Using the SPERT-7 Rule, you can create a Statistical PERT estimation for a bell-shaped uncertainty and achieve surprisingly good results by choosing “Medium-high confidence” for your subjective opinion about how likely the most likely outcome really is. “Medium-high confidence” corresponds to a 21% Ratio Scale Multiplier for the Statistical PERT standard deviation formula, which is: **(Maximum – Minimum) * Ratio Scale Multiplier**.

Let’s choose three estimation examples. One will be for a symmetrical estimation, one will be for an estimate skewed to the left, and the other will be skewed to the right.

Here are the 3-points we’ll use:

- 5000, 8000, 11,000 (symmetrical)
- 1000, 8000, 11,000 (left-skewed)
- 5000, 8000, 25,000 (right-skewed)

Using the Statistical PERT template, the estimates with 85% confidence are, respectively:

- 9,306
- 9,510
- 14,686

Using a Monte Carlo simulation of the same 3-point estimates and specifying the PERT distribution (in Palisade’s @Risk program, that’s the RiskPert function), the resulting estimates at the 85th percentile are, respectively:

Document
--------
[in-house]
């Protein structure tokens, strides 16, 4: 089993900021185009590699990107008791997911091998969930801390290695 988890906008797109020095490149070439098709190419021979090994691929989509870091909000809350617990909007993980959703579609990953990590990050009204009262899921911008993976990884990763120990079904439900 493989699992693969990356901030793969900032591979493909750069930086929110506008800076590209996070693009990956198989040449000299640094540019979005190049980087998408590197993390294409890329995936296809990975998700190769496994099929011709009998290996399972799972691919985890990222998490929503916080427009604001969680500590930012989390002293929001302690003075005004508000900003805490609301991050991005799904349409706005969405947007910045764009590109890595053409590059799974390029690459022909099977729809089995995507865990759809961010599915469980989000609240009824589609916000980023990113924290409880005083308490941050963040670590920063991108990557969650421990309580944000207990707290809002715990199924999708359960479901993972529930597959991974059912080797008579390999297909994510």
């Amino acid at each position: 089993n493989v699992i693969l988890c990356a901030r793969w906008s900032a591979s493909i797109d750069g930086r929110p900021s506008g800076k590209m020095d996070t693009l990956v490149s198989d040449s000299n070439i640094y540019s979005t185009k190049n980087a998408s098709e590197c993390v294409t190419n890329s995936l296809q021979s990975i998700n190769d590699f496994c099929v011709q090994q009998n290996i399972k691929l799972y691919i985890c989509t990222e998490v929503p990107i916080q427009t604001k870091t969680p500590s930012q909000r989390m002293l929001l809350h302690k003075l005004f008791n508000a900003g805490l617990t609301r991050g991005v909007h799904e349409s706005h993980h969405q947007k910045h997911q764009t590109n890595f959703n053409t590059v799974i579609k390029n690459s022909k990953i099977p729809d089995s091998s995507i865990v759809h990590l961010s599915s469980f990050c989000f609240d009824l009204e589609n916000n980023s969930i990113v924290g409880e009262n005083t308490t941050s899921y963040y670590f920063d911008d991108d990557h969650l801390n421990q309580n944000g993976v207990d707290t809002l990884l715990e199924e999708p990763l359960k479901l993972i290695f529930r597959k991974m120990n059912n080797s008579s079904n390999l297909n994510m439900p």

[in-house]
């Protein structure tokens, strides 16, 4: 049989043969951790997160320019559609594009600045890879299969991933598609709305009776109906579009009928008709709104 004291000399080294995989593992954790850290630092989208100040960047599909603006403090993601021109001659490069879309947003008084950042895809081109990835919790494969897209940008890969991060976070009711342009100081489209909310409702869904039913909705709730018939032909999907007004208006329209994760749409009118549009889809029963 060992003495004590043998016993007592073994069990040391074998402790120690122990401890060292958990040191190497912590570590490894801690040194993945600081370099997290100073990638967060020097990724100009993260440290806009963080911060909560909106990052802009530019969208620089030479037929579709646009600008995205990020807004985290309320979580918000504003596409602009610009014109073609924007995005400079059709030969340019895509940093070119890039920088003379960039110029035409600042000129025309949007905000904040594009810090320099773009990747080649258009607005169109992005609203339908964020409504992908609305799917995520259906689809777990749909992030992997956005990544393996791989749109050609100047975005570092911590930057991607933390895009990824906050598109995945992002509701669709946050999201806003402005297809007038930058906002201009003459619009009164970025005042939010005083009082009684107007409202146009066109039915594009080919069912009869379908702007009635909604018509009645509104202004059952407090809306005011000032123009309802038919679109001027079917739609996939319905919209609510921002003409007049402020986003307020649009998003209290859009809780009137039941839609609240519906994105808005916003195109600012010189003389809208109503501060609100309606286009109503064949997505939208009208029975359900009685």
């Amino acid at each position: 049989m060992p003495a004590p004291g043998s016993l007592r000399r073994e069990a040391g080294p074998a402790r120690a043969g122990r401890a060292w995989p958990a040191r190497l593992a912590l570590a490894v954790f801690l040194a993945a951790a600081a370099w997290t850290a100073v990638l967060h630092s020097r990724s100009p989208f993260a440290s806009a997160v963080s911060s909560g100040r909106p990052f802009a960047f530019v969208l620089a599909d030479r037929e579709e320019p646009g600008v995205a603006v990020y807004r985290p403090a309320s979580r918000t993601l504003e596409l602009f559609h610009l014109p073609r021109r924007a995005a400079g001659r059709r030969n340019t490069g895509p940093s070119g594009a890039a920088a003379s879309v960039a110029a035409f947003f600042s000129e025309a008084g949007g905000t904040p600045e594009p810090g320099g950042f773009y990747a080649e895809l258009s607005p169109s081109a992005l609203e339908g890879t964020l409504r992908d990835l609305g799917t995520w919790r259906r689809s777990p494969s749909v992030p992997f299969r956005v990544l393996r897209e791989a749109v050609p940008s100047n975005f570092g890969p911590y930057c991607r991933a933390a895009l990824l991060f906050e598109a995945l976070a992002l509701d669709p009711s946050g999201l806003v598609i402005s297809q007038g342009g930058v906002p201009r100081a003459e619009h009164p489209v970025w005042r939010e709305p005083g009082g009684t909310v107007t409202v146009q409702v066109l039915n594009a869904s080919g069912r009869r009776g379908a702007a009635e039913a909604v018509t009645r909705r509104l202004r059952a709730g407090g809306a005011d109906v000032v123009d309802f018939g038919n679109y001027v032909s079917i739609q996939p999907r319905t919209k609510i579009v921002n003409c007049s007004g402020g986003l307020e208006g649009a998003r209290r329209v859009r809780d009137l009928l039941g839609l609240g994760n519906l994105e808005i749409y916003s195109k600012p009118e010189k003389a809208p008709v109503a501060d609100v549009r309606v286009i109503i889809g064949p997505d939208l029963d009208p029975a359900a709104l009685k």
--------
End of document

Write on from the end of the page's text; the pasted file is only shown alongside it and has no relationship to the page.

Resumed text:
- 9,260, a decrease from the SPERT estimate of 0.50%
- 9,310, a decrease from the SPERT estimate of 2.15%
- 14,027, a decrease from the SPERT estimate of 4.70%

Using a symmetrical 3-point estimate led to very close results between SPERT and Monte Carlo simulation, which is rather (pleasantly) surprising because the 21% Ratio Scale Multiplier used by SPERT was just a number of convenience (it’s evenly divisible by seven). Left-side skewing broadened the difference, but only by about 2%. Right-side skewing created the biggest difference. Why was that?

We’ll look into that in the next post.